Hurricane proofing with concrete | Facility Executive - Creating Intelligent Buildings

One year after Hurricane Katrina hit the Gulf Coast, engineers and designers are still studying measures to improve the durability of buildings. According to researchers for the Wind Engineering Research Center at Texas Tech University, concrete is a good bet–much better than wood and steel. Jackie Craven of About.com explains the study: To duplicate hurricane-like […]


https://facilityexecutive.com/2006/08/hurricane-proofing-with-concrete/
One year after Hurricane Katrina hit the Gulf Coast, engineers and designers are still studying measures to improve the durability of buildings. According to researchers for the Wind Engineering Research Center at Texas Tech University, concrete is a good bet–much better than wood and steel. Jackie Craven of About.com explains the study: To duplicate hurricane-like […]
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Hurricane proofing with concrete

Hurricane proofing with concrete | Facility Executive - Creating Intelligent Buildings


One year after Hurricane Katrina hit the Gulf Coast, engineers and designers are still studying measures to improve the durability of buildings. According to researchers for the Wind Engineering Research Center at Texas Tech University, concrete is a good bet–much better than wood and steel.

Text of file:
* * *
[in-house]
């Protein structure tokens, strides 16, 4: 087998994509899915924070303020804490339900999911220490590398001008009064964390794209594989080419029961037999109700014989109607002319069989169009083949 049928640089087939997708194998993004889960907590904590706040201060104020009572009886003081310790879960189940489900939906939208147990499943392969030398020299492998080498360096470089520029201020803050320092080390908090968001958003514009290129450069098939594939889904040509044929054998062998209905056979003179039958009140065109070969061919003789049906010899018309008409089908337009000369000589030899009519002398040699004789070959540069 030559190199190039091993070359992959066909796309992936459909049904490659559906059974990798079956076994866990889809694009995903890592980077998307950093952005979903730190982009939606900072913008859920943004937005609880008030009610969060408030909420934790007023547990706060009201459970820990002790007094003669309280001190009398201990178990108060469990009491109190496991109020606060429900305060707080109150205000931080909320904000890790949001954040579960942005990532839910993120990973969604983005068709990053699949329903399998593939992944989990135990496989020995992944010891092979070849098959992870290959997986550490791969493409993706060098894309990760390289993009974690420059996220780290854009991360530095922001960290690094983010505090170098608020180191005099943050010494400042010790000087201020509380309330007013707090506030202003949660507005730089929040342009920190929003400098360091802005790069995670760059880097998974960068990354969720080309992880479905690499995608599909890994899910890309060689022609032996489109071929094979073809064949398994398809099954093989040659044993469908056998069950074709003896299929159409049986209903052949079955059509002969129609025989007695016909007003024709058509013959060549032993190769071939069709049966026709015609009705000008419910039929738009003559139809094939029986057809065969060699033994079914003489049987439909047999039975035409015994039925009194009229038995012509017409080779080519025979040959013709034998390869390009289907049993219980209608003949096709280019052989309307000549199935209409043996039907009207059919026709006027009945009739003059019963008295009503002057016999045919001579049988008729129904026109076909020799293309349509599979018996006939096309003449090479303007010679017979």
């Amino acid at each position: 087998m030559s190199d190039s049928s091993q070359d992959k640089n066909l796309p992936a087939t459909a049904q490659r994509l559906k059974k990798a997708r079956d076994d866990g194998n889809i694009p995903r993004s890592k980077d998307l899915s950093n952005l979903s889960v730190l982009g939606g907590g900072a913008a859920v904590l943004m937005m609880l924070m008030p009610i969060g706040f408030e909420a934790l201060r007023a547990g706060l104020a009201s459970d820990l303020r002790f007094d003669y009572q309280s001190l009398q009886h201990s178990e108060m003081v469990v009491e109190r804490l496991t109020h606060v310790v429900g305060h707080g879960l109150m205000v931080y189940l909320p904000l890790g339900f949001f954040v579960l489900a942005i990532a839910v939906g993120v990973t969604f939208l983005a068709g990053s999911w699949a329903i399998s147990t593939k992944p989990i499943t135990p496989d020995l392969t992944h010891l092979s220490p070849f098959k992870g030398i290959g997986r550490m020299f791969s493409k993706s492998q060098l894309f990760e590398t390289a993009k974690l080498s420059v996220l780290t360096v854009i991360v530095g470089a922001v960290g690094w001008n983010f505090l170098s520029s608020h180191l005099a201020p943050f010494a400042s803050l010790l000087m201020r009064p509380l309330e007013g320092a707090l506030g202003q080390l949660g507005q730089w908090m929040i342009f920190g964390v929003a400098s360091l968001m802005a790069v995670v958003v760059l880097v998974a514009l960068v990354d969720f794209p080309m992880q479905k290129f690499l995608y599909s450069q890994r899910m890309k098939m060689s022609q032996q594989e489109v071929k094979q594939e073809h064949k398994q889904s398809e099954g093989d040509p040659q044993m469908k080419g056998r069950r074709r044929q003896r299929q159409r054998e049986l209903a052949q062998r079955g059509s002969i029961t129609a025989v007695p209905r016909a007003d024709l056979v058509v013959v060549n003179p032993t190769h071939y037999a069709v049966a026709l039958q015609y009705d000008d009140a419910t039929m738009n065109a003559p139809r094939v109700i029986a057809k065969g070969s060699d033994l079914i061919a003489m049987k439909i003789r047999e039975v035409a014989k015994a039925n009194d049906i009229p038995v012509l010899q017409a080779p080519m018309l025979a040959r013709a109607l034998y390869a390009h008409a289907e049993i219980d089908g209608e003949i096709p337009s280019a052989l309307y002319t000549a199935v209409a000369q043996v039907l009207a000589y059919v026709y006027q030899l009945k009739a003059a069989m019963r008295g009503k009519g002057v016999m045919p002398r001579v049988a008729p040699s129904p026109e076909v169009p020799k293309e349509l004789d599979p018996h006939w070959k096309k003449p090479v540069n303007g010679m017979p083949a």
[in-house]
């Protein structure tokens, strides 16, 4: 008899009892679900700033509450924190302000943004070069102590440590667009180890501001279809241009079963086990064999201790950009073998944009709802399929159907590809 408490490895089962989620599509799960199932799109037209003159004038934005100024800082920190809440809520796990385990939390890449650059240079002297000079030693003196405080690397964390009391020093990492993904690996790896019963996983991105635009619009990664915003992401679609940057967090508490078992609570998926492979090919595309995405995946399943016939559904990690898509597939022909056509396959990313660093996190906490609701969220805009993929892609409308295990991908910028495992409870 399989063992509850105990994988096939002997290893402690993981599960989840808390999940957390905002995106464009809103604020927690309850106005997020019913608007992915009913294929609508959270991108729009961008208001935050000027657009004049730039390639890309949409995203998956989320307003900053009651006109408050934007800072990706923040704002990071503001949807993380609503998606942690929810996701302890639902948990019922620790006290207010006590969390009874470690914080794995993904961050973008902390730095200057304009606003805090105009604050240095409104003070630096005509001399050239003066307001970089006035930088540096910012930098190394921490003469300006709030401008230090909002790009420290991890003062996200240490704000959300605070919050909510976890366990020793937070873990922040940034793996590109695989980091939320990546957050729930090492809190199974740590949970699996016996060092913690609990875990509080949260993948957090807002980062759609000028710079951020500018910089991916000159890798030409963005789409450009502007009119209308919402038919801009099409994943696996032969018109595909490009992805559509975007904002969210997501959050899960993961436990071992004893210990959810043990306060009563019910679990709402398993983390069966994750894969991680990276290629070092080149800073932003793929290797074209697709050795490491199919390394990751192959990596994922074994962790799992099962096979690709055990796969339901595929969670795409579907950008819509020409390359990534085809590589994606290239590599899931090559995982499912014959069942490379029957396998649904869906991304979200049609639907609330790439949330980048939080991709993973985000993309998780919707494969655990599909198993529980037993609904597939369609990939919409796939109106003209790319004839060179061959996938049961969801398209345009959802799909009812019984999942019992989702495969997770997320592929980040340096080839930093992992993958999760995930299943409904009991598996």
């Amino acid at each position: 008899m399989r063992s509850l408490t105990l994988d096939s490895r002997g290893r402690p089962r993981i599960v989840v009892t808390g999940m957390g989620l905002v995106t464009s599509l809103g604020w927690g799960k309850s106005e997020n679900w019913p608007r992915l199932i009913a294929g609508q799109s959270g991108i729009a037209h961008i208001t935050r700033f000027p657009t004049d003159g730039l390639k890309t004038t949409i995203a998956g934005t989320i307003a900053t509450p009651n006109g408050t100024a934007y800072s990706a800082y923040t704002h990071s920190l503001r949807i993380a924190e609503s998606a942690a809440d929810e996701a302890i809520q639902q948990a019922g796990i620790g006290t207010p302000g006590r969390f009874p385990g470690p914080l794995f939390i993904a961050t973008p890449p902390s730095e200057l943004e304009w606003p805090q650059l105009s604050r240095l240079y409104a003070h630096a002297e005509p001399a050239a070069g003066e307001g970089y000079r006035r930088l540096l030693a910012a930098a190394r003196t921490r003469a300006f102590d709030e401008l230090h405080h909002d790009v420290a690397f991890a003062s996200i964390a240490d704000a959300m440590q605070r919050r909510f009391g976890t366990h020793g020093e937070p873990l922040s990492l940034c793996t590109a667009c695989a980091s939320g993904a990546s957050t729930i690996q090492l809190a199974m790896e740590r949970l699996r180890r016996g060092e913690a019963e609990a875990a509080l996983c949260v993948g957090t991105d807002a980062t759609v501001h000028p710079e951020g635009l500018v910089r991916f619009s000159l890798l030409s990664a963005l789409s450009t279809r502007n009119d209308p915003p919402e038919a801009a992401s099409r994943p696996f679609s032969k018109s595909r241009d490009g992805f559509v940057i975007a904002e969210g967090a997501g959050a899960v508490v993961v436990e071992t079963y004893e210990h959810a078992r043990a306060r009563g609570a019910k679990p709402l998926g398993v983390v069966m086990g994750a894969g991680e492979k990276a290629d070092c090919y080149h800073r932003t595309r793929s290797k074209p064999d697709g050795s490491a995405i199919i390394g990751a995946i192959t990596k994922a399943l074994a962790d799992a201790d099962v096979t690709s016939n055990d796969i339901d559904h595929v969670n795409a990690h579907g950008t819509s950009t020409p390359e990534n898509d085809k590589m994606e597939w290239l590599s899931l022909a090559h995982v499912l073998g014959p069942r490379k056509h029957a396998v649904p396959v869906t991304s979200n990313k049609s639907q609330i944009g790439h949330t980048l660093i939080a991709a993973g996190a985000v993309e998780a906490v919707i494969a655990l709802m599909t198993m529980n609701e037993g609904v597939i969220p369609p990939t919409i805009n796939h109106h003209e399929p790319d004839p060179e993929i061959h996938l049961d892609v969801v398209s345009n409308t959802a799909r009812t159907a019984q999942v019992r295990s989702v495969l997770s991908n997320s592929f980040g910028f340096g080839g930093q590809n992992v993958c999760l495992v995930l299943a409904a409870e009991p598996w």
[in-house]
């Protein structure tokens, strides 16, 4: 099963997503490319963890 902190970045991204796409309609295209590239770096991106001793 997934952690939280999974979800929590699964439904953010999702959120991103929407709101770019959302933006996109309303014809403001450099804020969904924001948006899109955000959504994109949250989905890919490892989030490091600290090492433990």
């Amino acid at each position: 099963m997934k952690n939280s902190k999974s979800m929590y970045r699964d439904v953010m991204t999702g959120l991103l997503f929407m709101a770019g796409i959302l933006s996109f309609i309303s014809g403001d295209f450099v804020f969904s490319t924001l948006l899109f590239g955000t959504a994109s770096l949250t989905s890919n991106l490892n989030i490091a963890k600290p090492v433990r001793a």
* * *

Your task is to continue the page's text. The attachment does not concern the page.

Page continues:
Jackie Craven of About.com explains the study:

To duplicate hurricane-like conditions in the laboratory, researchers shot wall sections with 15-pound 2 x 4 lumber “missiles” at up to 100 mph, simulating debris carried in a 250 mph wind. These conditions cover all but the most severe tornadoes. Hurricane wind speeds are less than the speeds modeled here.

Missile tests designed to demonstrate damage from hurricanes use a 9-pound missile traveling about 34 mph.

Researchers tested 4 x 4-foot sections of concrete block, several types of insulating concrete forms, steel studs, and wood studs to rate performance in high winds. The sections were finished as they would be in a completed home: drywall, fiberglass batt insulation, plywood sheathing, and exterior finishes of vinyl siding, clay brick, or stucco.

All the concrete wall systems survived the tests with no structural damage. Lightweight steel and wood stud walls, however, offered little or no resistance to the “missile.” The 2 x 4 ripped through them.

“The results of the tests were not surprising, but they were dramatic,” says Donn Thompson, PCA’s residential technology program manager. “Concrete walls meet both the criteria needed to protect occupants in a severe storm—structural integrity and missile shielding ability.”

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